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My name is Gerrie Wydeven doing-business-as Wydeven Designs. I have been conducting this small GREEN business since 2004. Wydeven Designs, based in the Atlanta, Georgia area, sells CHAIRS, LOVESEATS, CHAISES, SETTEES and other fine, well-constructed refurbished upholstered pieces. I love to travel, cook, take photographs and generally follow style and decor topics as well!

Friday, March 13, 2015

Loving the Chalk Paint Colors and Finishes!

I have now been using Annie Sloan Chalk Paint (link to website) for over three years and regularly feature my great pieces under what I am calling "The Custom Chalk Paint Collection" example on eBay. I have accumulated quite a few colors and am into my 2nd, 3rd and even 4th can for some.
Old Ochre with Dark Wax

Old White (most used)
Old Ochre
Paris Grey (least used)
Chateau Grey
Emperor's Silk (like best)
Duck Egg Blue (like second best)
Country Grey (most recent add-on)

I have tried a number of techniques but have not necessarily achieved the "advanced" state - most of my techniques are fairly straight forward. By far, the most common application method is just several (at least two - often three) coats of paint with a clear wax finish.

See illustrations below of simple techniques:
Lightly distressing the woodwork is the simplest technique. It works best when done before waxing but can be done afterwards (wax over distressed areas again if doing after initial waxing). I use a sanding block for best overall application and consistency. Truthfully, sometimes I do the distressing after the piece comes back from the upholstery shop if it has gotten dinged and scratched quite a bit in places that I cannot easily touch up. It's a pretty good trick!
This technique is not difficult but each time i use it, I always start in less obvious places and then move slowly around the piece - usually several times to make sure it is evenly applies. I have had to repaint the base coat and redo the overcoat when it has been too darkly covered.  The trick is to use only a slight amount of paint on a fairly dry brush to do the overcoat.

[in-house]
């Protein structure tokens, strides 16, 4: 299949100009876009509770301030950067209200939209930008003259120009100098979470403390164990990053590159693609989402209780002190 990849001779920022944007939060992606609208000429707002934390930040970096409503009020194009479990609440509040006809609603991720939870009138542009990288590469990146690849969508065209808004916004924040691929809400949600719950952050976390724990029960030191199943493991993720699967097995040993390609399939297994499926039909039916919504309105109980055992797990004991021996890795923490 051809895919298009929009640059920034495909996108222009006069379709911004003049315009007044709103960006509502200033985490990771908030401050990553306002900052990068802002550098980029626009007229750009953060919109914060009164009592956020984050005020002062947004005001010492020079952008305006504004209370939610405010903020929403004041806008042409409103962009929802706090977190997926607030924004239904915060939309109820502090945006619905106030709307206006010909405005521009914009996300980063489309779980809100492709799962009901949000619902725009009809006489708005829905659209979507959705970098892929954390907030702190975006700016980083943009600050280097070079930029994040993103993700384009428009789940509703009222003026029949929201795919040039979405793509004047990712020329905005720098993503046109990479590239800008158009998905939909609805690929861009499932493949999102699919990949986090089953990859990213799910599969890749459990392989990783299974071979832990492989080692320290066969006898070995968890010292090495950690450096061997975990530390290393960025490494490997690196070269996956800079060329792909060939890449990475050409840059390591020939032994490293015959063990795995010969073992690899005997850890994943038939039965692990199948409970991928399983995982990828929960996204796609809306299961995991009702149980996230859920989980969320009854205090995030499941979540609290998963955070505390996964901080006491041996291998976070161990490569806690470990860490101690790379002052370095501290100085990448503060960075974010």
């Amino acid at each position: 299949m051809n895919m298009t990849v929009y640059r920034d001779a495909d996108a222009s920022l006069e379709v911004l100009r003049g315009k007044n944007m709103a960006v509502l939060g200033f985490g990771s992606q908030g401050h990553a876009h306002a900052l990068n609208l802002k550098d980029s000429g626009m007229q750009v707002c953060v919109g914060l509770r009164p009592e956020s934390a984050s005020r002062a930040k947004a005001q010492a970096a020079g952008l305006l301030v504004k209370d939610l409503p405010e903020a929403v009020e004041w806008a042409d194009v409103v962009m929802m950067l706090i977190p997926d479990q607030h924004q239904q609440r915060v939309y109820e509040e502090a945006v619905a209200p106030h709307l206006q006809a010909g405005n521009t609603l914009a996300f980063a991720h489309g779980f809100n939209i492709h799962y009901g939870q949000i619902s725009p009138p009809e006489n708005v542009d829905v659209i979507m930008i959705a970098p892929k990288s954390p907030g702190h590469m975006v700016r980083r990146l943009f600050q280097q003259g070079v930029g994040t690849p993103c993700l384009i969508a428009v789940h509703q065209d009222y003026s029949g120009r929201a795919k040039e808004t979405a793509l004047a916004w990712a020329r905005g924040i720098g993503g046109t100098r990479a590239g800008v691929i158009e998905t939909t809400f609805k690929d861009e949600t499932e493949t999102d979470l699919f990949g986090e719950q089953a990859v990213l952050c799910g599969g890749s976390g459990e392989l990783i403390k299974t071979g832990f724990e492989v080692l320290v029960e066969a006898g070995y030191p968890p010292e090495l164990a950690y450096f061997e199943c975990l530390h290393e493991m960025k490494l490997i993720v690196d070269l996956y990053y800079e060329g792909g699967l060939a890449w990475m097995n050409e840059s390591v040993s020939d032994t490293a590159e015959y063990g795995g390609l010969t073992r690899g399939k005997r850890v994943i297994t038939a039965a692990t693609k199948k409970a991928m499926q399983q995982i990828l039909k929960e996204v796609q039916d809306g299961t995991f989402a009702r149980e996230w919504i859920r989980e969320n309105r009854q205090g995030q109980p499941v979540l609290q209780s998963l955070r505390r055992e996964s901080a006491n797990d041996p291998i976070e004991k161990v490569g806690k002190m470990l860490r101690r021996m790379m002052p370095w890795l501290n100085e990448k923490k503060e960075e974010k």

This is my trickiest technique. It involved doing an initial coat of clear wax and following that with a coat of dark wax (I use a tooth brush to get it into the crevices). The dark wax coat needs to be managed (and sometimes removed with more clear wax) to keep it consistent. I love the way the technique highlights the curves and crevices of fine woodwork.
I have created several photo boards to demonstrate the use of the different colors I've accumulated. They are all versatile colors.

This is my biggest color - I am on my 4th can. It is a great off-white color that matches most cream/white backgrounds. 
Duck Egg Blue was a very early purchase because I just loved the color. It has worked well on many pieces but does need a lighter fabric to complement it. 
I have always admired black and white combos and like the look of black wood. This is the closest to "flat black" that Annie Sloan carries. It can be made darker by using only dark wax but it is never totally black. I have found that many people love the look of black woodwork (and it works in SO many settings) but it is not as easy of a sale as either natural wood or white/neutral wood finishes.
I love the brightness of Emperor's Silk but have found it hard to sell. I am about to add at least one more red piece to my inventory.
This color was one of my first purchases. White it is called "grey" it definitely has a greenish caste. I have used it when it complements the fabrics and only then. I am in the process of having a vintage love seat upholstered in the same fabric as shown in two of these photos (Chelsea Linen called "Pineapple") . I used this color paint on that piece.
I bought CoCo because I wanted a color that somewhat mimics real "brown" wood. This is the closest color. I am enjoying using it and sometimes just add dark wax to get even closer to the color of brown wood.  
I love this vanilla shade of white - almost a very pale yellow. I hadn't realized that I have used it exclusively with blue and blue and white - although I do see that it works beautifully! I should try with some other combos!
If Old White is too "white", I used Old Ochre. It is a nice neutral shade with just a hint of pale taupe.
Here is a close-up of a "gilding" technique over graphite. I have only done this once but liked how it turned out.
Well, this was nice trip down memory lane and I enjoyed seeing the versatility of the paints. I would like to experiment some more but am always concerned about broader customer appeal. Maybe I'll pick up a can of the bright green in celebration of the upcoming St. Patrick's Day!!

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